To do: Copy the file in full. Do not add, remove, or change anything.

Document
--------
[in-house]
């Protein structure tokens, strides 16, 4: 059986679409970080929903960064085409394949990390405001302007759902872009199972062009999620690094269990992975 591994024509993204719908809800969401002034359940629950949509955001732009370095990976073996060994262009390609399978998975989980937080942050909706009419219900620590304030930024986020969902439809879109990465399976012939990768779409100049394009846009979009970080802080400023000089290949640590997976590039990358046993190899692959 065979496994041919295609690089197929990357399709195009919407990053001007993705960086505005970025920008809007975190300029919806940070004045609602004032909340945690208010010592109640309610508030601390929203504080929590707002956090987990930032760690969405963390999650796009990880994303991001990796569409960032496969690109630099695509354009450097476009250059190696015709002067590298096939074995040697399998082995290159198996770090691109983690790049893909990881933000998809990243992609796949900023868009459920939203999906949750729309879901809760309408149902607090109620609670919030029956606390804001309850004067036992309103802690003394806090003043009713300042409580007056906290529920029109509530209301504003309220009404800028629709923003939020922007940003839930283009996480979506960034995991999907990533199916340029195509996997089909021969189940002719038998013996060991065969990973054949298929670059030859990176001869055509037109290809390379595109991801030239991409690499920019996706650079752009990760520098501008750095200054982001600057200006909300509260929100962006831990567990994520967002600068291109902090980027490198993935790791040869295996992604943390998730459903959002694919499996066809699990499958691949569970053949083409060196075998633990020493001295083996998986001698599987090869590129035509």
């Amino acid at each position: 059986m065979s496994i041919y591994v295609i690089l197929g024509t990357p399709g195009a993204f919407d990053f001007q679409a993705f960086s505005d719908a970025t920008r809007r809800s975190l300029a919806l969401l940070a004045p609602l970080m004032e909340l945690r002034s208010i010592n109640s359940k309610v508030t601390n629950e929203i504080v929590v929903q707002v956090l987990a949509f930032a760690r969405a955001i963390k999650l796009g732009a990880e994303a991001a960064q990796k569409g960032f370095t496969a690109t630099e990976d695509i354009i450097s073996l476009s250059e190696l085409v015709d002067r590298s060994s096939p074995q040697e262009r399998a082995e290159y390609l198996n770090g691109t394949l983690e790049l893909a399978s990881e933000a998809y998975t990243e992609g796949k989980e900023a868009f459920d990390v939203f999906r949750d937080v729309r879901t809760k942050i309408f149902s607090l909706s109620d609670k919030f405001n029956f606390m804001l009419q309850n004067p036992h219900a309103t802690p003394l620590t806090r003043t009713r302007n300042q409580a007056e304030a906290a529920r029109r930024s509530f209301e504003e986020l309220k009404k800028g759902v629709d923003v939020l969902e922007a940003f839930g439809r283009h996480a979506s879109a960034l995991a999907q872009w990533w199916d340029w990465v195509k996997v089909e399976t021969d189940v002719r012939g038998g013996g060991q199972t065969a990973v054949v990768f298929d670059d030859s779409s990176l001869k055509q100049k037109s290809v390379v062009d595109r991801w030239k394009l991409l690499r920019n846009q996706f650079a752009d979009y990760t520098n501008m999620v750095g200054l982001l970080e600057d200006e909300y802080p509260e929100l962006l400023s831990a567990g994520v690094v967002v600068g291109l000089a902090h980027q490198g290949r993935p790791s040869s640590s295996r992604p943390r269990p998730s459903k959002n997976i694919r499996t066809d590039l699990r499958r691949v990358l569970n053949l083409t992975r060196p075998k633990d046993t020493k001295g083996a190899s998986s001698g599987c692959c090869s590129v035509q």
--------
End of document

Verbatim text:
[in-house]
């Protein structure tokens, strides 16, 4: 059986679409970080929903960064085409394949990390405001302007759902872009199972062009999620690094269990992975 591994024509993204719908809800969401002034359940629950949509955001732009370095990976073996060994262009390609399978998975989980937080942050909706009419219900620590304030930024986020969902439809879109990465399976012939990768779409100049394009846009979009970080802080400023000089290949640590997976590039990358046993190899692959 065979496994041919295609690089197929990357399709195009919407990053001007993705960086505005970025920008809007975190300029919806940070004045609602004032909340945690208010010592109640309610508030601390929203504080929590707002956090987990930032760690969405963390999650796009990880994303991001990796569409960032496969690109630099695509354009450097476009250059190696015709002067590298096939074995040697399998082995290159198996770090691109983690790049893909990881933000998809990243992609796949900023868009459920939203999906949750729309879901809760309408149902607090109620609670919030029956606390804001309850004067036992309103802690003394806090003043009713300042409580007056906290529920029109509530209301504003309220009404800028629709923003939020922007940003839930283009996480979506960034995991999907990533199916340029195509996997089909021969189940002719038998013996060991065969990973054949298929670059030859990176001869055509037109290809390379595109991801030239991409690499920019996706650079752009990760520098501008750095200054982001600057200006909300509260929100962006831990567990994520967002600068291109902090980027490198993935790791040869295996992604943390998730459903959002694919499996066809699990499958691949569970053949083409060196075998633990020493001295083996998986001698599987090869590129035509």
């Amino acid at each position: 059986m065979s496994i041919y591994v295609i690089l197929g024509t990357p399709g195009a993204f919407d990053f001007q679409a993705f960086s505005d719908a970025t920008r809007r809800s975190l300029a919806l969401l940070a004045p609602l970080m004032e909340l945690r002034s208010i010592n109640s359940k309610v508030t601390n629950e929203i504080v929590v929903q707002v956090l987990a949509f930032a760690r969405a955001i963390k999650l796009g732009a990880e994303a991001a960064q990796k569409g960032f370095t496969a690109t630099e990976d695509i354009i450097s073996l476009s250059e190696l085409v015709d002067r590298s060994s096939p074995q040697e262009r399998a082995e290159y390609l198996n770090g691109t394949l983690e790049l893909a399978s990881e933000a998809y998975t990243e992609g796949k989980e900023a868009f459920d990390v939203f999906r949750d937080v729309r879901t809760k942050i309408f149902s607090l909706s109620d609670k919030f405001n029956f606390m804001l009419q309850n004067p036992h219900a309103t802690p003394l620590t806090r003043t009713r302007n300042q409580a007056e304030a906290a529920r029109r930024s509530f209301e504003e986020l309220k009404k800028g759902v629709d923003v939020l969902e922007a940003f839930g439809r283009h996480a979506s879109a960034l995991a999907q872009w990533w199916d340029w990465v195509k996997v089909e399976t021969d189940v002719r012939g038998g013996g060991q199972t065969a990973v054949v990768f298929d670059d030859s779409s990176l001869k055509q100049k037109s290809v390379v062009d595109r991801w030239k394009l991409l690499r920019n846009q996706f650079a752009d979009y990760t520098n501008m999620v750095g200054l982001l970080e600057d200006e909300y802080p509260e929100l962006l400023s831990a567990g994520v690094v967002v600068g291109l000089a902090h980027q490198g290949r993935p790791s040869s640590s295996r992604p943390r269990p998730s459903k959002n997976i694919r499996t066809d590039l699990r499958r691949v990358l569970n053949l083409t992975r060196p075998k633990d046993t020493k001295g083996a190899s998986s001698g599987c692959c090869s590129v035509q």